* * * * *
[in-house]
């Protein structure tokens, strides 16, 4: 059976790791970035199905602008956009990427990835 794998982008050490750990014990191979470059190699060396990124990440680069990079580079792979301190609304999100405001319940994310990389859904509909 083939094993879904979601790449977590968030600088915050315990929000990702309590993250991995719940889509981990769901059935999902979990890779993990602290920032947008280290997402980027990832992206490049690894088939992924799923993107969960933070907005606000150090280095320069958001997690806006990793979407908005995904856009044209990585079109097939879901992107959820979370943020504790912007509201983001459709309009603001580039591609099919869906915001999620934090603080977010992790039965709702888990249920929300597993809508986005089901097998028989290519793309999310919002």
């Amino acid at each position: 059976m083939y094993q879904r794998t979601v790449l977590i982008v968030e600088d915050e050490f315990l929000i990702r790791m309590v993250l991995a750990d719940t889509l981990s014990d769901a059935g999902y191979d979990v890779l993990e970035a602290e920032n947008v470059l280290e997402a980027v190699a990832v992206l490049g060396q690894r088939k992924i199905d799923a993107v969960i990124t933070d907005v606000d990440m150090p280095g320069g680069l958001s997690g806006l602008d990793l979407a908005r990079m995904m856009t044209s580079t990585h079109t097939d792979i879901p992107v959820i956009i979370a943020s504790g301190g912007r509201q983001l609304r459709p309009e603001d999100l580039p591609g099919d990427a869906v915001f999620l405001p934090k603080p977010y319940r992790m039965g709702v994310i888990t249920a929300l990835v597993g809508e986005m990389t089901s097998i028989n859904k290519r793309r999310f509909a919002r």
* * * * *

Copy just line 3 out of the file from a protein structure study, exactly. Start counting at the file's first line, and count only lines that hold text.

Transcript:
């Amino acid at each position: 059976m083939y094993q879904r794998t979601v790449l977590i982008v968030e600088d915050e050490f315990l929000i990702r790791m309590v993250l991995a750990d719940t889509l981990s014990d769901a059935g999902y191979d979990v890779l993990e970035a602290e920032n947008v470059l280290e997402a980027v190699a990832v992206l490049g060396q690894r088939k992924i199905d799923a993107v969960i990124t933070d907005v606000d990440m150090p280095g320069g680069l958001s997690g806006l602008d990793l979407a908005r990079m995904m856009t044209s580079t990585h079109t097939d792979i879901p992107v959820i956009i979370a943020s504790g301190g912007r509201q983001l609304r459709p309009e603001d999100l580039p591609g099919d990427a869906v915001f999620l405001p934090k603080p977010y319940r992790m039965g709702v994310i888990t249920a929300l990835v597993g809508e986005m990389t089901s097998i028989n859904k290519r793309r999310f509909a919002r």